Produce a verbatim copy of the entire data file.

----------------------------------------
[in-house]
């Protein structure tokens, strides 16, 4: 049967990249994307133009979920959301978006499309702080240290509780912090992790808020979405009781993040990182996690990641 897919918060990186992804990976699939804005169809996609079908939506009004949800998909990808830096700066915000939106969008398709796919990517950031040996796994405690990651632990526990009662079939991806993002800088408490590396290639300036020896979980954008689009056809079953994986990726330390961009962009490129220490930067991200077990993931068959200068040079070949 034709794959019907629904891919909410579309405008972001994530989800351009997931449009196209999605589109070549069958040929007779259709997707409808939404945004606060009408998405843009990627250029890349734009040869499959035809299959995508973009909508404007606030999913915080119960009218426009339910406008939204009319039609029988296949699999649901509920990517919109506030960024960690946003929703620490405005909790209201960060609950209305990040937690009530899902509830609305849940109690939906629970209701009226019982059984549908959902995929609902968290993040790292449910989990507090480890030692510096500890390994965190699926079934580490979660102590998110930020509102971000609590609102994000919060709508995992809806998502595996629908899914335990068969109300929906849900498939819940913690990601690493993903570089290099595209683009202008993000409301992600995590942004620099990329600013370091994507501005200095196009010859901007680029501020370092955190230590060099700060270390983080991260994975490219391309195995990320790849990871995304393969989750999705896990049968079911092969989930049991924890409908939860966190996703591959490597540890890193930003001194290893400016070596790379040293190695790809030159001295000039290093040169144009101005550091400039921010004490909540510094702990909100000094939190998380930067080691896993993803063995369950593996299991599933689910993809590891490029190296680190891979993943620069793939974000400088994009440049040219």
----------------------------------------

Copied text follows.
[in-house]
């Protein structure tokens, strides 16, 4: 049967990249994307133009979920959301978006499309702080240290509780912090992790808020979405009781993040990182996690990641 897919918060990186992804990976699939804005169809996609079908939506009004949800998909990808830096700066915000939106969008398709796919990517950031040996796994405690990651632990526990009662079939991806993002800088408490590396290639300036020896979980954008689009056809079953994986990726330390961009962009490129220490930067991200077990993931068959200068040079070949 034709794959019907629904891919909410579309405008972001994530989800351009997931449009196209999605589109070549069958040929007779259709997707409808939404945004606060009408998405843009990627250029890349734009040869499959035809299959995508973009909508404007606030999913915080119960009218426009339910406008939204009319039609029988296949699999649901509920990517919109506030960024960690946003929703620490405005909790209201960060609950209305990040937690009530899902509830609305849940109690939906629970209701009226019982059984549908959902995929609902968290993040790292449910989990507090480890030692510096500890390994965190699926079934580490979660102590998110930020509102971000609590609102994000919060709508995992809806998502595996629908899914335990068969109300929906849900498939819940913690990601690493993903570089290099595209683009202008993000409301992600995590942004620099990329600013370091994507501005200095196009010859901007680029501020370092955190230590060099700060270390983080991260994975490219391309195995990320790849990871995304393969989750999705896990049968079911092969989930049991924890409908939860966190996703591959490597540890890193930003001194290893400016070596790379040293190695790809030159001295000039290093040169144009101005550091400039921010004490909540510094702990909100000094939190998380930067080691896993993803063995369950593996299991599933689910993809590891490029190296680190891979993943620069793939974000400088994009440049040219």